2.1 Species and Populations

Species and Populations

To start this new unit I begin with some simple definitions then tackle the fundamental and realised niche. I find this brings students straight into the world of ecology, actively using words that can be hard to understand without a context.

I follow the niche work with some more definitions again followed by a practical activity on biotic interactions to start students thinking about species and population level interactions.

An exercise modelling population growth introduces S and J curves, carrying capacity and limiting factors and then to finish off the sub-topic there are practical activities for data analysis and thinking with wolves, climate change and Clark's Nutcrackers.

Significant ideas:
• A species interacts with its abiotic and biotic environments, and its niche is described by these interactions.
• Populations change and respond to interactions with the environment.
• Any system has a carrying capacity for a given species.

Recommended Teaching Time (not including practicals): 5 hours

Checking Understanding: Are Your Ready?

All these questions can be answered using the resources here and the sub-pages for 2.1.

  1. Define the terms species and population.
  2. Define the terms habitat and niche and give examples of each.
  3. Compare the terms fundamental niche and realized niche and provide an example.
  4. Outline the following abiotic factors that can affect a species distribution: temperature, sunlight, pH, salinity, precipitation.
  5. Use this diagram with an example to explain how an abiotic factor can affect the distribution of a species. 

 

  1. Outline the following biotic factors that can affect species distribution: predation, herbivory, parasitism, mutualism, disease, competition.
  2. Give examples of intraspecific competition and interspecific competition.
  3. Describe how both intra and interspecific competition can affect niche size.
  4. Describe how competition can affect species diversity.
  5. Define exponential growth and draw an exponential (J-shaped) population curve.
  6. Draw and annotate a logistic (S-shaped) growth curve, be sure to address numbers and rates of growth.
  7. Define the term carrying capacity.
  8. Give two examples each of density independent and density dependent factors that can affect population size.
  9. Explain how density dependent factors are related to the logistic growth curve. 
  10. Explain how predation, herbivory, parasitism, mutualism, disease, and competition can affect the carrying capacity of a population.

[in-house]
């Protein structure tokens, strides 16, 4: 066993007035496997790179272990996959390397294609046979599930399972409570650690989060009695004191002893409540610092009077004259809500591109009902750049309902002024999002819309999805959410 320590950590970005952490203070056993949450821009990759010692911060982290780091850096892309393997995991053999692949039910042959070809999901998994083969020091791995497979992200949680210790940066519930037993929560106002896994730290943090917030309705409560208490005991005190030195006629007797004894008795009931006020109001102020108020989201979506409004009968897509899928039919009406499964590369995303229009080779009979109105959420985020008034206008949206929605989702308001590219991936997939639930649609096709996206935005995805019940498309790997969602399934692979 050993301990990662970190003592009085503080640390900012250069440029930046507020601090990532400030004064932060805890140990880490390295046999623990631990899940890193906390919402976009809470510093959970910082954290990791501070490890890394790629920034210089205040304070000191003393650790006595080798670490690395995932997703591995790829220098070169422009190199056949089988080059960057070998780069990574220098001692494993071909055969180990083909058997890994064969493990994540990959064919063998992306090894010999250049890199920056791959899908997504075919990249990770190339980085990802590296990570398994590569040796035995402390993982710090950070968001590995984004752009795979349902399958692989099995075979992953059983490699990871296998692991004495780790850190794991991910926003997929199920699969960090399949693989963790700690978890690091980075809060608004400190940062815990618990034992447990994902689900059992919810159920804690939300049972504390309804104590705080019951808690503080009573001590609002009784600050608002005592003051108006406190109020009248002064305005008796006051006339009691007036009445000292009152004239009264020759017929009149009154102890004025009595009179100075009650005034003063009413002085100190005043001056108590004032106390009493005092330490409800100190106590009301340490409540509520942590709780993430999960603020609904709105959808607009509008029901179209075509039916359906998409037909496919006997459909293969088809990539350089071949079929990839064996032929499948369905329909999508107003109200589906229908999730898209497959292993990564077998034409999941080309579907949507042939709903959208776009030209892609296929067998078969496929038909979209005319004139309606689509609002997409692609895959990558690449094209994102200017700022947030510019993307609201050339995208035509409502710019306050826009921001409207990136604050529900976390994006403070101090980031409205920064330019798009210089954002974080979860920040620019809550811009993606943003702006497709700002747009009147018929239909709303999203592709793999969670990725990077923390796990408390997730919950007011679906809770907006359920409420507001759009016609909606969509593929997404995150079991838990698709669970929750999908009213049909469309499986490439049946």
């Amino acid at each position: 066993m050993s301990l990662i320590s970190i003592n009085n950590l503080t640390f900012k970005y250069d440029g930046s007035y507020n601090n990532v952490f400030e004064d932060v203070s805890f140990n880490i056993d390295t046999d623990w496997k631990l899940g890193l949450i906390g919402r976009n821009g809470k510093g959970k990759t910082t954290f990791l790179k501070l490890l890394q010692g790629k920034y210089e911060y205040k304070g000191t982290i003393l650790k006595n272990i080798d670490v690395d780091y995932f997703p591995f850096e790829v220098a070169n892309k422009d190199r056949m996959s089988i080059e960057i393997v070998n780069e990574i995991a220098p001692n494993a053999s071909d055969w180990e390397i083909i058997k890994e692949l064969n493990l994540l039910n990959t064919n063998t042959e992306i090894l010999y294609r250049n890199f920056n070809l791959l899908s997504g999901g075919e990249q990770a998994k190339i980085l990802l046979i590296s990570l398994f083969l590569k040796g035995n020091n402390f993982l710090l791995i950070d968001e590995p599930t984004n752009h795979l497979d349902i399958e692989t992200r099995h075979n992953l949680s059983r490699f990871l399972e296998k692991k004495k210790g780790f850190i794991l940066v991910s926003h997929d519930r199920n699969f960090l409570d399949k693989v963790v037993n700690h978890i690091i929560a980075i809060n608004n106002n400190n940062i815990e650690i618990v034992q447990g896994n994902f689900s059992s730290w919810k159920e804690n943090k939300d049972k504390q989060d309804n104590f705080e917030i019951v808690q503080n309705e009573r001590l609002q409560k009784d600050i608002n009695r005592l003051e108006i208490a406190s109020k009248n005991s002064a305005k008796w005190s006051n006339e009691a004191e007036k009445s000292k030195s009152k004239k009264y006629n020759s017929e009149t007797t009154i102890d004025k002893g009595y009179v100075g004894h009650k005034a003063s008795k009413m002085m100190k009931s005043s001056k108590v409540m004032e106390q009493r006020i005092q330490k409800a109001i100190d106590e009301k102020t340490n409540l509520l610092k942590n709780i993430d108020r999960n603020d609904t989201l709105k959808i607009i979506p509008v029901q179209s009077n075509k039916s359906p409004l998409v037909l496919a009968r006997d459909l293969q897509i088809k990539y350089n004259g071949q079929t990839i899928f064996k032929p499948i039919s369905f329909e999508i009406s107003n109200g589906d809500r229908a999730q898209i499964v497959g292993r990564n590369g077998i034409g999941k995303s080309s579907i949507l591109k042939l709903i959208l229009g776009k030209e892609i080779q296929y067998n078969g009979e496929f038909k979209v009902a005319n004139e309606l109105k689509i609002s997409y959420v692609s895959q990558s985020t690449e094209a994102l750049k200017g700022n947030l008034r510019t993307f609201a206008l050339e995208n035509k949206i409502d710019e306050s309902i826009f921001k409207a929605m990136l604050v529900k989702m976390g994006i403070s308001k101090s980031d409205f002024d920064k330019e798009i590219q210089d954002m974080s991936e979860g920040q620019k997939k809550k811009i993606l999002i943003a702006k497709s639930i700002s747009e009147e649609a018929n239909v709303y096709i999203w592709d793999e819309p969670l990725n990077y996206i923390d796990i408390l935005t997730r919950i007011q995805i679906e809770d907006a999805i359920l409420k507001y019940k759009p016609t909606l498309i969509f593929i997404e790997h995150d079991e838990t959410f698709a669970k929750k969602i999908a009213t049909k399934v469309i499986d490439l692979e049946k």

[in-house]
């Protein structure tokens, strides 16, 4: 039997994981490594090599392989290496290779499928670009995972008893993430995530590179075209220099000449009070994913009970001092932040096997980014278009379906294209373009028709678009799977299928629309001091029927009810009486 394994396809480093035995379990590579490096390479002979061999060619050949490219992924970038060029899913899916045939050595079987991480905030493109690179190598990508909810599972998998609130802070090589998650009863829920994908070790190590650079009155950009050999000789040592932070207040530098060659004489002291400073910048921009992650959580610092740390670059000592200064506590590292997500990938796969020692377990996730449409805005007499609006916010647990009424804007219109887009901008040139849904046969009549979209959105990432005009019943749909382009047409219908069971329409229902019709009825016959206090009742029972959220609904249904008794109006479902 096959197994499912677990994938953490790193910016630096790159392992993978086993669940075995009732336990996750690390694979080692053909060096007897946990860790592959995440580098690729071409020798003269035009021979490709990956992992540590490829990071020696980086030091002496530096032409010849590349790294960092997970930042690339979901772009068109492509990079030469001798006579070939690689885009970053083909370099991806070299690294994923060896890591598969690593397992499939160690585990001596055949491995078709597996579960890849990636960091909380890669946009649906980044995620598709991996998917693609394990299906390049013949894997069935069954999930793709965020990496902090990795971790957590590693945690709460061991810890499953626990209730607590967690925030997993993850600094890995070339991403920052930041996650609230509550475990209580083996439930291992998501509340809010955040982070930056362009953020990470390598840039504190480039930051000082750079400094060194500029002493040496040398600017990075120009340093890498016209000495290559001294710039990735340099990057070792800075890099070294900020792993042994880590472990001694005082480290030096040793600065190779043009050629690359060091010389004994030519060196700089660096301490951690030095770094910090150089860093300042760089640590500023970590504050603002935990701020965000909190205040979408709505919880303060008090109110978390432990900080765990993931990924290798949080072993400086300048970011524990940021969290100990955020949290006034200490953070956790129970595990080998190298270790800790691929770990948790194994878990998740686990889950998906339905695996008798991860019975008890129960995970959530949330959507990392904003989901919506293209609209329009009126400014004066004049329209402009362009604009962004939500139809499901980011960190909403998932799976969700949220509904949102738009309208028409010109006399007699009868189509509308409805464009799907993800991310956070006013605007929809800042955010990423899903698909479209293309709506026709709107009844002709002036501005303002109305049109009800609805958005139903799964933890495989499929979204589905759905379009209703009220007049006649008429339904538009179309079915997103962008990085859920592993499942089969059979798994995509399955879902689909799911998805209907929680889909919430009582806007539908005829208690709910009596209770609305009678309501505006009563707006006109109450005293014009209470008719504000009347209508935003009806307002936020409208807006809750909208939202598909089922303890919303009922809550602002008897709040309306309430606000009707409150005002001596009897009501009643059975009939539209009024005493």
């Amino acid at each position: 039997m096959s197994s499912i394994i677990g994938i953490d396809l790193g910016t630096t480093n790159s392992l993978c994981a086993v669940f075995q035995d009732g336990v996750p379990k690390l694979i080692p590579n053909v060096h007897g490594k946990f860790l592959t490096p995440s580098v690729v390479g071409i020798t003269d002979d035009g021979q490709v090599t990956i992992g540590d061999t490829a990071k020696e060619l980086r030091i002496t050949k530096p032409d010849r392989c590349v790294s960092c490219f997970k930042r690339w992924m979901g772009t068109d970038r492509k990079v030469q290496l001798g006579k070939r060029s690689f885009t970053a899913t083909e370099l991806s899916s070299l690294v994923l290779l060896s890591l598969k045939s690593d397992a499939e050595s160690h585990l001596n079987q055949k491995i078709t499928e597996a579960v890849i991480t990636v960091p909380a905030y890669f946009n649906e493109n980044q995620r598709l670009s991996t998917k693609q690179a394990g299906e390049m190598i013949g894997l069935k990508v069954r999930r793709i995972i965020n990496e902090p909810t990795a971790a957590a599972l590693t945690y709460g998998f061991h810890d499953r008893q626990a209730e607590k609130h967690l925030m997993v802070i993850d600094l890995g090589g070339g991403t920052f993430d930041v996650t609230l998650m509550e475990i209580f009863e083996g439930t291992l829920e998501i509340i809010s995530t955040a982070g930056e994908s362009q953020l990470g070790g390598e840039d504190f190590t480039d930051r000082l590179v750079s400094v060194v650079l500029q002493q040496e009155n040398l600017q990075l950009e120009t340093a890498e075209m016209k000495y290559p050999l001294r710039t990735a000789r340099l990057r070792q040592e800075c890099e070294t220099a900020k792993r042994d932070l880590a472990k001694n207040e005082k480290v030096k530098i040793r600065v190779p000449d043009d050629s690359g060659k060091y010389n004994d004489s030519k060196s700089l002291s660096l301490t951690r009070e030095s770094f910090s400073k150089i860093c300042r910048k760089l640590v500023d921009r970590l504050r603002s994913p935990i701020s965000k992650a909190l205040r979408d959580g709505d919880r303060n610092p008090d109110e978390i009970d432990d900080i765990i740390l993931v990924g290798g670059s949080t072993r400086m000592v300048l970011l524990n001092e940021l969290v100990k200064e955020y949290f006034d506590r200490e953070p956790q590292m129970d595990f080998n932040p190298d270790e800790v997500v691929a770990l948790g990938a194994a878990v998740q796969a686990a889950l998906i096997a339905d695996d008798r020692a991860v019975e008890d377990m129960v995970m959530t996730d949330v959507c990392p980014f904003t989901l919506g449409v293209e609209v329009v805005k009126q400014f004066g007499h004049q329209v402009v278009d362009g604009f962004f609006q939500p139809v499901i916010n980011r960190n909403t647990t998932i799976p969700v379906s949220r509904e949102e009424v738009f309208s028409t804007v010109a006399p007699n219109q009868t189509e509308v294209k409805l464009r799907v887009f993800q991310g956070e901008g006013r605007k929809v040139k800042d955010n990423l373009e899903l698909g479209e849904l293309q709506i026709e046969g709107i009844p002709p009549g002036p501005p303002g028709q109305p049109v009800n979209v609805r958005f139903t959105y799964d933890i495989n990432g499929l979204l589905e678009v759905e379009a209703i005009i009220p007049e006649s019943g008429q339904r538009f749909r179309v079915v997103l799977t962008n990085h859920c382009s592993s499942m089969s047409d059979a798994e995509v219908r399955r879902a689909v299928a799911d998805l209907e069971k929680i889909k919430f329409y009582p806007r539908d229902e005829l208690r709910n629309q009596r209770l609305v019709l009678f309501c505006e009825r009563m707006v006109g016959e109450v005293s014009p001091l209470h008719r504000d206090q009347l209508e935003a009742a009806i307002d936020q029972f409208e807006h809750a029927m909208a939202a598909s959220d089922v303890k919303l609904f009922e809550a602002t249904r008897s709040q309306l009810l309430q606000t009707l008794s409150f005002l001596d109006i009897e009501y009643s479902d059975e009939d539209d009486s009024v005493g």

1. Fundamental vs Realised Niche

Significant Idea:

  • A species interacts with its abiotic and biotic environments, and its niche is described by these interactions.

Student Tasks and Teaching Strategies

To start this sub-topic I have chosen to start with Introducing the Niche​. This has been expanded upon since the last syllabus and now students are expected to understand the difference between a realised and a fundamental niche. I have found that this immediately has helped students to gain a deeper understanding of ecological concepts.

This is a definition heavy section of the course and so it is inevitable that many terms are defined and put into context.

As part of this first concept students develop case studies of different fundamental and realised niches.  1 2.1 Fundamental vs Realised Niches 

2. Biotic Interactions

Significant Idea:

  • Populations change and respond to interactions with the environment.

Student Tasks and Teaching Strategies

Students again need to learn a lot of definitions here and be able to identify the types of interactions that are occurring.

Try Biotic Interactions

3. Population Growth

Significant Idea:

  • Populations change and respond to interactions with the environment.
  • Any system has a carrying capacity for a given species.

Student Tasks and Teaching Strategies

I chose to teach the basics of population ecology next. It really is a matter of preference as to which order you teach these principles. I started by having students complete Modelling Population Growth. This meant that students produce two graphs, one of a yeast population which grows in a J shaped curve, exponentially, and then crashes, the second graph is S-shaped and shows a population reaching it's carrying capacity. At this point students are asked to come up with explanations for what might have happened to these populations.

The next step is to explore population interactions. Try Predator-Prey Interactions ​or Predator-Prey Simulations or Whitebark Pine Trees and Clark's Nutcrackers​.

Finally we finished by returning to Yellowstone National Park and the an activity called Yellowstone National Park Wolves.​

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